How To “Shut Off” a Cat According to Science

If your cat is anything like mine, for one hour of the day (every day) and for NO apparent reason, it will take supreme pleasure in tearing up your couches, running from one end of the apartment to the other and generally acting like a drug-crazed hippie at a trance party. The other 23 hours of the day it’ll spend sleeping and being anti-social. So, it’s when your cat sinks into its daily delirium that you can make use of the following nifty trick called “clipnosis” – the official way to hit your cats “off” button, according to science!

Video Source: “Cat Clipnosis | Outrageous Acts of Science” Uploaded by Science Channel to YouTube channel www.youtube.com/watch?v=XRciHfhLzrA

Snake Uses Hilarious Adaptation to Thwart Danger

This has got to be the funniest wildlife video I’ve seen in a very long time… The Western Hook-nosed Snake has developed a rather unique adaptation, which it makes use of to temporarily alarm enemies. It farts. Yes, it farts: something the guy in this video calls “popping noises, which it makes by squeezing air out of its cloaca” (biology speak for butt). Yeah, last time I checked, squeezing air out of your butt is called a fart. I especially LOVE how the snake continues to squeeze out little nervous farts while the guy handles it. If you can remember any of what he says, I applaud you. I was too busy laughing. Enjoy!

Video Source: “Western Hooknose Snake” uploaded by Orry Martin to YouTube channel www.youtube.com/watch?v=2pGJMHOUD7o

Crazy Schmuck Lets a Black Mamba Bite Him

Yeah, so the video title pretty much says it all. I’ll spare you the preamble and let you get straight to this INSANE video…

Video Source: “Surviving a Black Mamba Bite” uploaded by Science Channel to YouTube channel www.youtube.com/watch?v=9s0V62Q5__g

Baboons Cartwheeling (No, This Is Not a Joke)

Baboons – and most monkeys and all apes really – are remarkably like humans. We have a social hierarchy, we have figured out our environment pretty well, we’re insatiably curious and we love to play games… cartwheel down hills to be more accurate. This clip comes from one of my FAVOURITE movies of all times – Beautiful People – a documentary set in the Kalahari desert. This movie chronicles the life and times of the flora and fauna that inhabit (and thrive) in this seemingly inhospitable place on Earth, all set to a musical score that is beautifully fitting. If you ever come across this film, check it out.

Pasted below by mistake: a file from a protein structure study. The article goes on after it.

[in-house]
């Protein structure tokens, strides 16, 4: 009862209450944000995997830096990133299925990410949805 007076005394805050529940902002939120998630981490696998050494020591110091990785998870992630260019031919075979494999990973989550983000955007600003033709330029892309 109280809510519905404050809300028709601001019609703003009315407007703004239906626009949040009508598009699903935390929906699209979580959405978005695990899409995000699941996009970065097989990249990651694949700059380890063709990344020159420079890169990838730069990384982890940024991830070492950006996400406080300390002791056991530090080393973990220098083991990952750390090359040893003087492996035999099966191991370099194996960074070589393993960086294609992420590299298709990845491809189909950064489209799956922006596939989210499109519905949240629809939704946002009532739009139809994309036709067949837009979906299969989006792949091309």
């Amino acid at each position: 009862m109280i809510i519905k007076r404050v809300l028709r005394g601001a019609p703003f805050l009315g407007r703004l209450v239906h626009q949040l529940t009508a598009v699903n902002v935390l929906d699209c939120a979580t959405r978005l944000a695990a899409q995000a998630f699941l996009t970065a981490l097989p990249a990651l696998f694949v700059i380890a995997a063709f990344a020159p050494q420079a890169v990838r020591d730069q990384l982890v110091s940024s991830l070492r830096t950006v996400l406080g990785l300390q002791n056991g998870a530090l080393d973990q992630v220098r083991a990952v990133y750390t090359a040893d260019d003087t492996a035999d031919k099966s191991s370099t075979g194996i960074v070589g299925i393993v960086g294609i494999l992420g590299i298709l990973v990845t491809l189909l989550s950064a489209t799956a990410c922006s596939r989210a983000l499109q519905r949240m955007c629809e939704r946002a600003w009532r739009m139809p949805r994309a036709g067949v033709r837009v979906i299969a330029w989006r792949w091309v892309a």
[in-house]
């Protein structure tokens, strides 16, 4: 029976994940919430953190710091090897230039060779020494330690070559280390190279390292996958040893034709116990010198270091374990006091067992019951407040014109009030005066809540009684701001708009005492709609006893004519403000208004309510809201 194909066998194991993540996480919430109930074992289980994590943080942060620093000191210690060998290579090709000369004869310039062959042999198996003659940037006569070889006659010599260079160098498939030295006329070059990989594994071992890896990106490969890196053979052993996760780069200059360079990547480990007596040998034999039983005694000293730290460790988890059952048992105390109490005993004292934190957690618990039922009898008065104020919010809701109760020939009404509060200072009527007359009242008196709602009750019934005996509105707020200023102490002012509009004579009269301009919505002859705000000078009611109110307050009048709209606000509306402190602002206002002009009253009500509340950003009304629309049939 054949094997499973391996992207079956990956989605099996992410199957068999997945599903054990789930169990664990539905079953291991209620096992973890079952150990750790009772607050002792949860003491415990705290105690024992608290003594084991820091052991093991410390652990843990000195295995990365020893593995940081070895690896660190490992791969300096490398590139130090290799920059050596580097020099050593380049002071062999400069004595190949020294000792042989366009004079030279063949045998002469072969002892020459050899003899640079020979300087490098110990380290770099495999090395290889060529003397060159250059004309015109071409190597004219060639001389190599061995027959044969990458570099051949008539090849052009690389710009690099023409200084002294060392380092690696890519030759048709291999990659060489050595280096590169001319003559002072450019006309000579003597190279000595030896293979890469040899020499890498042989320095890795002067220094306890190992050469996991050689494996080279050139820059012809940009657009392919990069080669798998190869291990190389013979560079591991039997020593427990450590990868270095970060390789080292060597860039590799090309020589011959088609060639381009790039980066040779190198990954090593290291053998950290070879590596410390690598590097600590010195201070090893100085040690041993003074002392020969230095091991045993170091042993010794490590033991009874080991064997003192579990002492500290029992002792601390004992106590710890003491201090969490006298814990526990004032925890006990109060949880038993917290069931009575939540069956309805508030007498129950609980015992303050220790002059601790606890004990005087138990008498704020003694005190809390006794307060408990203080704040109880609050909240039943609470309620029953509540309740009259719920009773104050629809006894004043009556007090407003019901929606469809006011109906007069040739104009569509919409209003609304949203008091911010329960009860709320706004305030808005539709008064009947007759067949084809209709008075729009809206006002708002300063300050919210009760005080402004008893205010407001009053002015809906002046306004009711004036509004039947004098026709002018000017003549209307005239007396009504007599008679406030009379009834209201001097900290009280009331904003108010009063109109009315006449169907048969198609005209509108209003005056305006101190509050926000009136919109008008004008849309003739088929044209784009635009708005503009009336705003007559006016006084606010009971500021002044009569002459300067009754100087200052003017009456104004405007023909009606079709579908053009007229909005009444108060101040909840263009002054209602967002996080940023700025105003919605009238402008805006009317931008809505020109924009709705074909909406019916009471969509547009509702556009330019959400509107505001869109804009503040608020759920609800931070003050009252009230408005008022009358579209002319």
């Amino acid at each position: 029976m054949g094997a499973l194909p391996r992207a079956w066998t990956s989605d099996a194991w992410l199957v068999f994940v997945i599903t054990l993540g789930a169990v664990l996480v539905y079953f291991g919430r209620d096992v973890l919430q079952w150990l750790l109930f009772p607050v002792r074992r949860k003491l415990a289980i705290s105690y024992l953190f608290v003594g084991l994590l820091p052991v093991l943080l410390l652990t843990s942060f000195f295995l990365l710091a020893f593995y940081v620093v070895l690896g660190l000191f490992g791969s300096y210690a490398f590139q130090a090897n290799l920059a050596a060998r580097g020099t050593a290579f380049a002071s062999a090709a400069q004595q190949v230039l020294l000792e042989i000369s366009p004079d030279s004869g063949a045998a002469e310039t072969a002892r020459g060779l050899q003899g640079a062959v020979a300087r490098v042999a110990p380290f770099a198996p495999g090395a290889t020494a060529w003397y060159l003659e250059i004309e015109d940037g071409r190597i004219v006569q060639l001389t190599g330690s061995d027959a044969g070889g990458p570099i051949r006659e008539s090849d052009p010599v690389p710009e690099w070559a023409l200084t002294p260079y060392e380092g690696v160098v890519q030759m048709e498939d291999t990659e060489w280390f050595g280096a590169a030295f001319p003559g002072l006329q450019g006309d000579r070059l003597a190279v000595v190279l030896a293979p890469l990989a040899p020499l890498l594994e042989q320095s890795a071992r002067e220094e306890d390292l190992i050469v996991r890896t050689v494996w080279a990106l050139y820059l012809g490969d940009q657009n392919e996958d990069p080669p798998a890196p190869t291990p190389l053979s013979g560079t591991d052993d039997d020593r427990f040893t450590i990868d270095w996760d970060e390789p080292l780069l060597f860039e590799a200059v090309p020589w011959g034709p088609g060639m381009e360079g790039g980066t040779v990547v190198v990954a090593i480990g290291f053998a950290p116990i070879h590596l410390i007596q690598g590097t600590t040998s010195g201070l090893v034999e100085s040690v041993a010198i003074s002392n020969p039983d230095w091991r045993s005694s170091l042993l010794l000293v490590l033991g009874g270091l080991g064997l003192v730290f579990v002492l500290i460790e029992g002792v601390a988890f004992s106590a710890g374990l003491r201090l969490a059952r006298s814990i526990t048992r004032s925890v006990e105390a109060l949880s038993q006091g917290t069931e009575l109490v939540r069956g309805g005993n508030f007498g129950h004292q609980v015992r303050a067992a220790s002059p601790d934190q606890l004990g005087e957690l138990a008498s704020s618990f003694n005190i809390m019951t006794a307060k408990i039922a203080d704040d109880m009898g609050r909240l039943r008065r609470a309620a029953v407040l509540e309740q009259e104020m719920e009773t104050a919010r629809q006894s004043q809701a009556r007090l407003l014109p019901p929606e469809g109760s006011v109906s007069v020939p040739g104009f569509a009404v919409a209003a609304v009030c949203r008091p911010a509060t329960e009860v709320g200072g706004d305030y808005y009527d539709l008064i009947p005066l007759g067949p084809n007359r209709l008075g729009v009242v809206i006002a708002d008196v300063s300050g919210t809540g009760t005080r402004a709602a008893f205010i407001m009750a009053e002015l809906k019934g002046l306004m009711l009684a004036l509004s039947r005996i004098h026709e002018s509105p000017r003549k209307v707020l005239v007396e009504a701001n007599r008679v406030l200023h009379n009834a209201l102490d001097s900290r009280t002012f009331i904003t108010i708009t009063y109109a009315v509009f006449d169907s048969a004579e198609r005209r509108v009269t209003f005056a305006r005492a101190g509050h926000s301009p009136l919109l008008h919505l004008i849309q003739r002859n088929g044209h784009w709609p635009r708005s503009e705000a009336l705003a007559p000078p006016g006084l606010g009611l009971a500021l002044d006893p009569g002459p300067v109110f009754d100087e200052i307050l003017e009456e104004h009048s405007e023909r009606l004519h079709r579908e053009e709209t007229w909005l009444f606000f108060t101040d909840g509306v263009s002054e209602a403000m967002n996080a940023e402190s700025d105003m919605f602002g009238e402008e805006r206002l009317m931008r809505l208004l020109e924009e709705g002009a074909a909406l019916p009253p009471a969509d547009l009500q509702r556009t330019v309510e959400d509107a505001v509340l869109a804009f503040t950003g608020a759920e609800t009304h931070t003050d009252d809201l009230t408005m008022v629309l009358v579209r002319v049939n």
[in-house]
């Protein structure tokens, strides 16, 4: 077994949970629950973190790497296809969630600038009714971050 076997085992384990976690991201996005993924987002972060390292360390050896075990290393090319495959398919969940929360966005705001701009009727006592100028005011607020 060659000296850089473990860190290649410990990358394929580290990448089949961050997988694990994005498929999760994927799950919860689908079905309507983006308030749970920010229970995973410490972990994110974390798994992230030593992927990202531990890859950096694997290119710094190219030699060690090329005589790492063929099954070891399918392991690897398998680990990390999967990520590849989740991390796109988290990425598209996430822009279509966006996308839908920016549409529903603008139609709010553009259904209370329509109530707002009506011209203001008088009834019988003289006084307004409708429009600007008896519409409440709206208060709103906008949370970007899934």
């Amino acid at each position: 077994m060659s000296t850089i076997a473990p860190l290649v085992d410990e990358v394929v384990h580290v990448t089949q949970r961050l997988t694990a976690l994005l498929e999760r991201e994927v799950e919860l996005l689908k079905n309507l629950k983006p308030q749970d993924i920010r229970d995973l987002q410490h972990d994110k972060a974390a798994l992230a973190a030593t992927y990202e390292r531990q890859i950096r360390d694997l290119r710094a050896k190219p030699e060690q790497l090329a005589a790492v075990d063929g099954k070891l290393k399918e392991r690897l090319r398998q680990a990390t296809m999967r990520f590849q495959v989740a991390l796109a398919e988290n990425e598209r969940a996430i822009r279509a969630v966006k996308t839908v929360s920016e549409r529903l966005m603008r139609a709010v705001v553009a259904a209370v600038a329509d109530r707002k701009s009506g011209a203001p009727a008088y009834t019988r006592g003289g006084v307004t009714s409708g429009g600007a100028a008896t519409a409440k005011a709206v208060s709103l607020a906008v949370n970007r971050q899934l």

Video Source: “Funny Monkey” uploaded by sammylovver to YouTube channel www.youtube.com/watch?v=vkuX0nKiAlU

Baby Sloths Get Bathed & My Insides Just Turned to Mush

Grown men and the odd lesbian, listen up! Sending this video to the object of your affection is GUARANTEED to flood her squishy organs with progesterone, which means you can swoop in for the spooning! Adult sloths may be somewhat gross (because they’re lazy as a rusted engine and they tend to pee on themselves), but their babies are utterly divine. Suddenly, I feel the urge to quit my life and become a volunteer at a sloth sanctuary…

Video Source: “Bath Time for Baby Sloths | Too Cute” Uploaded by Animal Planet to YouTube channel www.youtube.com/watch?v=q1mAGQAw3Oc

Wildlife Photographer Interrupts Mating Tortoises… Slowest Chase Ever Ensues

Have you ever been in the middle of giving someone a good rodgering when a friend calls, your flat mate walks in on you or your mother knocks on your door asking for your dirty laundry? Most of us have… now imagine you’re “doing the dirty” and some wildlife explorer sneaks in, does a shoddy job of concealing himself and films you! The very audacity of it all! And that’s precisely the train of thought the gigantic male tortoise featured in this voyeuristic video has when it embarks upon a chase of the offending explorer. Needless to say, the chase is anything but fast and furious.

Video Source: “Explorer Interrupts Mating Tortoises, Slowest Chase Ever Ensues” uploaded by National Geographic to YouTube channel www.youtube.com/watch?v=RjtCS0EEoCY